More Letters To Writers

Episodes

EpisodeTitleFirst
Broadcast
Comments
01Dear Dante ...20171127

Ian Sansom drops a quick line to Dante.

'Dear Oscar Fingal O'Flaherty Wilde,

Do you mind if I just call you Oscar? It's just you always seemed so approachable yet ultimately unknowable...a bit like the Queen.'

Continuing his series of imaginary correspondences, Ian Sansom finds himself once again in the gutter, looking at the stars. As his dispatches to the world's great writers resume, he finds himself increasingly shocked by their decidedly frank answers.

'Dear Dante,

Did you really meant all that stuff about people being thrown into boiling pitch and tar..?'

In his on-going epistolary quest, Ian attempts to find out everything you wanted to know but were too afraid to ask.

Why did Mary Shelley start so young? How did William Trevor keep going for so long? And what exactly is the significance of Marianne Moore's tricorn hat?

Producer: Conor Garrett.

02Dear Mary ...20171128

Ian Sansom writes to Frankenstein author, Mary Shelley, to ask her how on earth she coped?

'Dear Oscar Fingal O'Flaherty Wilde,

Do you mind if I just call you Oscar? It's just you always seemed so approachable yet ultimately unknowable... a bit like the Queen.'

Continuing his series of imaginary correspondences, Ian Sansom finds himself once again in the gutter, looking at the stars. As his dispatches to the world's great writers resume, he finds himself increasingly shocked by their decidedly frank answers...

'Dear Dante,

Did you really meant all that stuff about people being thrown into boiling pitch and tar..?'

In his on-going epistolary quest, Ian attempts to find out everything you wanted to know but were too afraid to ask.

Why did Mary Shelley start so young? How did William Trevor keep going for so long? And what exactly is the significance of Marianne Moore's tricorn hat?

Producer: Conor Garrett.

03Dear Oscar ...20171129

Ian Sansom is in the gutter looking at the stars as he writes to Oscar Wilde.

'Dear Oscar Fingal O'Flaherty Wilde,

Do you mind if I just call you Oscar? It's just you always seemed so approachable yet ultimately unknowable...a bit like the Queen.'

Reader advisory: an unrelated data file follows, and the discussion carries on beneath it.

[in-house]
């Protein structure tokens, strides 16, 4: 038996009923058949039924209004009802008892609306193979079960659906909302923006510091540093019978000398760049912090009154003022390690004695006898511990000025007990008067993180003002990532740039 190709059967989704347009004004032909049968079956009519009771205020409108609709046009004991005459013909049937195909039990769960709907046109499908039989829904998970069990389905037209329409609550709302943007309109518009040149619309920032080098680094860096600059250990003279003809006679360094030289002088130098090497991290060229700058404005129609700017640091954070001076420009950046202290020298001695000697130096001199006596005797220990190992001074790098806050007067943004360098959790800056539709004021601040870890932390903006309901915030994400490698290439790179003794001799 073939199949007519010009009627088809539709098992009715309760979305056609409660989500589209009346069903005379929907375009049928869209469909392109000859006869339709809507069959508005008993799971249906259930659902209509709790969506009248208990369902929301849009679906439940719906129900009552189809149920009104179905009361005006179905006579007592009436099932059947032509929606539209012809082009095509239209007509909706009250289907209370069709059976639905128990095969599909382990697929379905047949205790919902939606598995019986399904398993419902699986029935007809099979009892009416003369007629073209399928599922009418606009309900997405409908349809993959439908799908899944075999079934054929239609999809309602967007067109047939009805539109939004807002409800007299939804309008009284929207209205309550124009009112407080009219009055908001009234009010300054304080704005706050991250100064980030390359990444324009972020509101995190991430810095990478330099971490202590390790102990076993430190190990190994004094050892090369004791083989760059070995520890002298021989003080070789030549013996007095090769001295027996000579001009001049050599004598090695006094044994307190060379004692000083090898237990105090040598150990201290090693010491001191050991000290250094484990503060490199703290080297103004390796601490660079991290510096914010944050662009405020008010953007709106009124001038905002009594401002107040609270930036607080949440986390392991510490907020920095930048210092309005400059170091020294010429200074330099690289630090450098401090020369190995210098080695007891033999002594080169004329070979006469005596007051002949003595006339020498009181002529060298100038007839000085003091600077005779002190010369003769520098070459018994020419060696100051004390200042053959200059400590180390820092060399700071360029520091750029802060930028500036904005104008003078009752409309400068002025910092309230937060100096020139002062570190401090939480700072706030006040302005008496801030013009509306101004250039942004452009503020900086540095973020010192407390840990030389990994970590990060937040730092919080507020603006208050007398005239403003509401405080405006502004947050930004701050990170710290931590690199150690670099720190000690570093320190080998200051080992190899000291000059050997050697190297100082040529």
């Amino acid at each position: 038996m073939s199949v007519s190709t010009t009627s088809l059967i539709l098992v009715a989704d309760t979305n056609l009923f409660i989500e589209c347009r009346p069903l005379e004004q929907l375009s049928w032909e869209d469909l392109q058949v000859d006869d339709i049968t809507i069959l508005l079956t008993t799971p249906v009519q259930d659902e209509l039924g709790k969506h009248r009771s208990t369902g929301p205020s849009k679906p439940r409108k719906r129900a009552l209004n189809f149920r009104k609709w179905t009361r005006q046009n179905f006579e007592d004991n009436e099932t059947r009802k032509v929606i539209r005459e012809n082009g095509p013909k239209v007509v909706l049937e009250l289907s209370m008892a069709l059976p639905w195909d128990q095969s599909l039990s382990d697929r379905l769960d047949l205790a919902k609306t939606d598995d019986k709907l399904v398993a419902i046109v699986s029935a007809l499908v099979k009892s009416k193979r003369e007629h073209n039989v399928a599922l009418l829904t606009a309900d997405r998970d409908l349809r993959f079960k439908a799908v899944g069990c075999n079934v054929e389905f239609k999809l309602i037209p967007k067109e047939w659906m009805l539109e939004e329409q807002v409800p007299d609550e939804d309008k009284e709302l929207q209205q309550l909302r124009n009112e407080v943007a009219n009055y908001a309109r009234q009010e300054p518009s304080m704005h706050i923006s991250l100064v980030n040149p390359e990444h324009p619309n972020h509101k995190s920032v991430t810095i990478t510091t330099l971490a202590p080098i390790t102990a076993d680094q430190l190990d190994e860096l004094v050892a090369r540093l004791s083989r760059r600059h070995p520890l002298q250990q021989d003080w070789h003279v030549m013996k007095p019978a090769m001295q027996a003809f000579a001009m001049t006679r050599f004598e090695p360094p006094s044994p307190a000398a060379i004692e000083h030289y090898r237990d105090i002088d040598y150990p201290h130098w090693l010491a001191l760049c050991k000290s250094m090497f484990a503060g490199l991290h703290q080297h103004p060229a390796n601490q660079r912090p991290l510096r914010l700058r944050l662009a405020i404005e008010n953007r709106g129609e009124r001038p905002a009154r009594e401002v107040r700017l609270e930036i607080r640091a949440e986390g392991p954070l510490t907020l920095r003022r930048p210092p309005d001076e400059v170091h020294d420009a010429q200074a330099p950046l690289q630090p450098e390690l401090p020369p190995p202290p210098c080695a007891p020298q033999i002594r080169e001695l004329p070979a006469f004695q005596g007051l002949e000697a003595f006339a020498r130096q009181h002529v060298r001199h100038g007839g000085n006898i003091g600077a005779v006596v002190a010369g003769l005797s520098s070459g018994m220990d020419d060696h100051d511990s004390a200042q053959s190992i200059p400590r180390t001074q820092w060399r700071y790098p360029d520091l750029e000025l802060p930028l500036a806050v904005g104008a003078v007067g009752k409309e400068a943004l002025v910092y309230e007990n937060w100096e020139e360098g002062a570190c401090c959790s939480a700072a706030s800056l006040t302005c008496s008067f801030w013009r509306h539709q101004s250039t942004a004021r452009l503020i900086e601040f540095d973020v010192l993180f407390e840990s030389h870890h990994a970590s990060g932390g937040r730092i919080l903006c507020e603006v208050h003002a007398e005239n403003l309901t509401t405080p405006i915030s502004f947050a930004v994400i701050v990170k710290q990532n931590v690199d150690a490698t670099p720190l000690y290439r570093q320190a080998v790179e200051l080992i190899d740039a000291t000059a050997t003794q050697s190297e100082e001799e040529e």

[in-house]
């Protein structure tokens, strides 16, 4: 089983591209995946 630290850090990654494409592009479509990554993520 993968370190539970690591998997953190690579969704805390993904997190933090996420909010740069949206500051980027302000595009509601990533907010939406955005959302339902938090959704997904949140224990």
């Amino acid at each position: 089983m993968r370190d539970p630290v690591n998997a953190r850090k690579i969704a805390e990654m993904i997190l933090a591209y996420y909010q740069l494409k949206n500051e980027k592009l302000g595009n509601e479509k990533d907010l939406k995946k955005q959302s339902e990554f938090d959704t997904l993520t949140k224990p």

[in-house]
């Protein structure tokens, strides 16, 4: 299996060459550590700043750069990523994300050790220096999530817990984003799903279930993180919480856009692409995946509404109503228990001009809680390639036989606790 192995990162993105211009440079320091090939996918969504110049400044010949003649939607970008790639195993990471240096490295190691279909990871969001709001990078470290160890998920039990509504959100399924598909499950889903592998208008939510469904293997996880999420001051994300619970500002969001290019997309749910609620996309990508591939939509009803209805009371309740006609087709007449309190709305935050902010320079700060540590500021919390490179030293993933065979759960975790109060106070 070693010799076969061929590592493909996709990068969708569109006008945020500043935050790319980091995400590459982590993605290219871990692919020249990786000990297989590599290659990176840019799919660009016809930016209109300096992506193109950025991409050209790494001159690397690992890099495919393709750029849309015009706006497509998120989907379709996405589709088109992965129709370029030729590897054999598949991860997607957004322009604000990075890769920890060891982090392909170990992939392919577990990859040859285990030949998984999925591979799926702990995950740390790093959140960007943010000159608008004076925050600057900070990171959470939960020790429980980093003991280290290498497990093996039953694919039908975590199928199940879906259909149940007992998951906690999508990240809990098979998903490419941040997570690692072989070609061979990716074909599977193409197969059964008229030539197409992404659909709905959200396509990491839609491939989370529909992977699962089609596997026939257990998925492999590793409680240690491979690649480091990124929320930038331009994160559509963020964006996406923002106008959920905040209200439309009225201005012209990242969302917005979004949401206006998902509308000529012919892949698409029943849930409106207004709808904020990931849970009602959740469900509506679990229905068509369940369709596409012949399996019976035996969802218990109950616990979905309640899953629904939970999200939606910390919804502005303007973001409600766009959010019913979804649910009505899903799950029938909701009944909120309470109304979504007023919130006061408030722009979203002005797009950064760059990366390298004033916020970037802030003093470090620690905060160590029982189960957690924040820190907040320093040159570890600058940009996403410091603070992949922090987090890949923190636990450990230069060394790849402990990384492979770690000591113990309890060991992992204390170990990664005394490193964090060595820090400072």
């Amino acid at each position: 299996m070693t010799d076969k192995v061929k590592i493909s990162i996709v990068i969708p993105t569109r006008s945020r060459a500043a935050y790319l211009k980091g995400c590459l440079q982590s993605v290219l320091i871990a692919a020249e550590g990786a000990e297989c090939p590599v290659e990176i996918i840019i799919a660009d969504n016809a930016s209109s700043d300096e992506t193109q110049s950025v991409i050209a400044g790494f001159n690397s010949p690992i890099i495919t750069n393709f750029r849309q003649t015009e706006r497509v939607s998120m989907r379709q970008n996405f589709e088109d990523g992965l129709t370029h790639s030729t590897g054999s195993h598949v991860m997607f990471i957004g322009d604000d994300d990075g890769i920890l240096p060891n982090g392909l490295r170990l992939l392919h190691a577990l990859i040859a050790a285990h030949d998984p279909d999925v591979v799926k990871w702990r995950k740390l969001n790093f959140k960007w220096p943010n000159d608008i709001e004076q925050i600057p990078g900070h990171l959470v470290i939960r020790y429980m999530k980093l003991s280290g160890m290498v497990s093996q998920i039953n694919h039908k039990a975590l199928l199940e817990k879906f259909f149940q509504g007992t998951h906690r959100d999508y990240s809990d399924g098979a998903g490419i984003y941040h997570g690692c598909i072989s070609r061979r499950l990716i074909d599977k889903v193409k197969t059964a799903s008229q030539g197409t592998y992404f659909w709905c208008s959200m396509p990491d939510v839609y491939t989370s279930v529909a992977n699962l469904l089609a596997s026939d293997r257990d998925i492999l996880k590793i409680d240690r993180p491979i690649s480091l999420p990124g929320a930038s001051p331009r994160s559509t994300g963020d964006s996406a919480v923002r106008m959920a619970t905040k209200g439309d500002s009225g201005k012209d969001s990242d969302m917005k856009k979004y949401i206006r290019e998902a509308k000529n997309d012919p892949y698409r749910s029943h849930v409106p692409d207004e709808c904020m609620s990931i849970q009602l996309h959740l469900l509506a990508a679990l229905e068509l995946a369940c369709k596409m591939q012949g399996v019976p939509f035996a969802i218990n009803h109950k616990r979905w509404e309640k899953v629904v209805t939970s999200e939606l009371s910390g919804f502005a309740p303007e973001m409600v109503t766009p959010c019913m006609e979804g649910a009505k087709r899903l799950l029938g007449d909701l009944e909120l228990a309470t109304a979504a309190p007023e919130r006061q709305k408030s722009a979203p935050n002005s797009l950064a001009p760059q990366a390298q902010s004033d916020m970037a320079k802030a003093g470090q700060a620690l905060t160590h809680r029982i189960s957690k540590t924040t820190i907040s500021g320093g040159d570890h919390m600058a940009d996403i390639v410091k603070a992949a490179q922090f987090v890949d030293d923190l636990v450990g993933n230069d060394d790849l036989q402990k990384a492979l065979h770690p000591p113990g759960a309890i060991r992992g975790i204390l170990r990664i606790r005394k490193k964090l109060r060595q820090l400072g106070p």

Continuing his series of imaginary correspondences, Ian Sansom finds himself once again in the gutter, looking at the stars. As his dispatches to the world's great writers resume, he finds himself increasingly shocked by their decidedly frank answers...

'Dear Dante,

Did you really meant all that stuff about people being thrown into boiling pitch and tar..?'

In his on-going epistolary quest, Ian attempts to find out everything you wanted to know but were too afraid to ask.

Why did Mary Shelley start so young? How did William Trevor keep going for so long? And what exactly is the significance of Marianne Moore's tricorn hat?

Producer: Conor Garrett.

04Dear Marianne20171130

Ian Sansom writes to poet Marianne Moore and asks her about that tricorn hat.

'Dear Oscar Fingal O'Flaherty Wilde,

Do you mind if I just call you Oscar? It's just you always seemed so approachable yet ultimately unknowable...a bit like the Queen'

Continuing his series of imaginary correspondences, Ian Sansom finds himself once again in the gutter, looking at the stars. As his dispatches to the world's great writers resume, he finds himself increasingly shocked by their decidedly frank answers.

'Dear Dante,

Did you really meant all that stuff about people being thrown into boiling pitch and tar..?'

In his on-going epistolary quest, Ian attempts to find out everything you wanted to know but were too afraid to ask.

Why did Mary Shelley start so young? How did William Trevor keep going for so long? And what exactly is the significance of Marianne Moore's tricorn hat?

Producer: Conor Garrett.

05Dear William ...20171201

Ian Sansom writes to William Trevor and asks if every silver lining must have a cloud.

'Dear Oscar Fingal O'Flaherty Wilde,

Do you mind if I just call you Oscar? It's just you always seemed so approachable yet ultimately unknowable...a bit like the Queen.'

Continuing his series of imaginary correspondences, Ian Sansom finds himself once again in the gutter, looking at the stars. As his dispatches to the world's great writers resume, he finds himself increasingly shocked by their decidedly frank answers.

'Dear Dante,

Did you really meant all that stuff about people being thrown into boiling pitch and tar..?'

In his on-going epistolary quest, Ian attempts to find out everything you wanted to know but were too afraid to ask.

Why did Mary Shelley start so young? How did William Trevor keep going for so long? And what exactly is the significance of Marianne Moore's tricorn hat?

Producer: Conor Garrett.